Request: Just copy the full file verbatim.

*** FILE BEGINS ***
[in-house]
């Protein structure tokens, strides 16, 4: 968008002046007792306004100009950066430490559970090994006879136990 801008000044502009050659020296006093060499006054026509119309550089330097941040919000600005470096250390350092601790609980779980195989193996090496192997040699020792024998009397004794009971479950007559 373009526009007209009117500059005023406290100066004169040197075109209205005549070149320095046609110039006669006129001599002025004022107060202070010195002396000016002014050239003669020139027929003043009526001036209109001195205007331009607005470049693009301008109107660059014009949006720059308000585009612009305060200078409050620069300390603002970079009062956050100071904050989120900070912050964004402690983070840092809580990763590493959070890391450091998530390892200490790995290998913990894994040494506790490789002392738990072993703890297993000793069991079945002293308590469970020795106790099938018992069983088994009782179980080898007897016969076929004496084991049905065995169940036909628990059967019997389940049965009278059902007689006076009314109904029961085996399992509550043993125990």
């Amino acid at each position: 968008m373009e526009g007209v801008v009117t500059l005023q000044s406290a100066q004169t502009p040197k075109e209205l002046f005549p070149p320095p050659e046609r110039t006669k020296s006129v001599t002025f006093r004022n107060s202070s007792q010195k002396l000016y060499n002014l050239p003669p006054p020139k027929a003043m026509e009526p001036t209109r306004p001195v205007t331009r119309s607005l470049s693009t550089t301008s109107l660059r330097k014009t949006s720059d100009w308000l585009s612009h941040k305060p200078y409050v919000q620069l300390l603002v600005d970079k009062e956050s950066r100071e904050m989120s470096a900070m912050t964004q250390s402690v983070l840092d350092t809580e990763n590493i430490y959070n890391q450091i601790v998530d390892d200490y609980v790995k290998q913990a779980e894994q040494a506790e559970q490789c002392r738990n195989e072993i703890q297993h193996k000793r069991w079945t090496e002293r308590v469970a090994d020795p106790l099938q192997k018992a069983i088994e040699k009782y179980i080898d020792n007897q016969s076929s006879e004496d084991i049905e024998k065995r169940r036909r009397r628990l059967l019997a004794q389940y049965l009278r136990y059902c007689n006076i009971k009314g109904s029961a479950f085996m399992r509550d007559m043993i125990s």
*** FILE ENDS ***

[in-house]
């Protein structure tokens, strides 16, 4: 968008002046007792306004100009950066430490559970090994006879136990 801008000044502009050659020296006093060499006054026509119309550089330097941040919000600005470096250390350092601790609980779980195989193996090496192997040699020792024998009397004794009971479950007559 373009526009007209009117500059005023406290100066004169040197075109209205005549070149320095046609110039006669006129001599002025004022107060202070010195002396000016002014050239003669020139027929003043009526001036209109001195205007331009607005470049693009301008109107660059014009949006720059308000585009612009305060200078409050620069300390603002970079009062956050100071904050989120900070912050964004402690983070840092809580990763590493959070890391450091998530390892200490790995290998913990894994040494506790490789002392738990072993703890297993000793069991079945002293308590469970020795106790099938018992069983088994009782179980080898007897016969076929004496084991049905065995169940036909628990059967019997389940049965009278059902007689006076009314109904029961085996399992509550043993125990």
């Amino acid at each position: 968008m373009e526009g007209v801008v009117t500059l005023q000044s406290a100066q004169t502009p040197k075109e209205l002046f005549p070149p320095p050659e046609r110039t006669k020296s006129v001599t002025f006093r004022n107060s202070s007792q010195k002396l000016y060499n002014l050239p003669p006054p020139k027929a003043m026509e009526p001036t209109r306004p001195v205007t331009r119309s607005l470049s693009t550089t301008s109107l660059r330097k014009t949006s720059d100009w308000l585009s612009h941040k305060p200078y409050v919000q620069l300390l603002v600005d970079k009062e956050s950066r100071e904050m989120s470096a900070m912050t964004q250390s402690v983070l840092d350092t809580e990763n590493i430490y959070n890391q450091i601790v998530d390892d200490y609980v790995k290998q913990a779980e894994q040494a506790e559970q490789c002392r738990n195989e072993i703890q297993h193996k000793r069991w079945t090496e002293r308590v469970a090994d020795p106790l099938q192997k018992a069983i088994e040699k009782y179980i080898d020792n007897q016969s076929s006879e004496d084991i049905e024998k065995r169940r036909r009397r628990l059967l019997a004794q389940y049965l009278r136990y059902c007689n006076i009971k009314g109904s029961a479950f085996m399992r509550d007559m043993i125990s």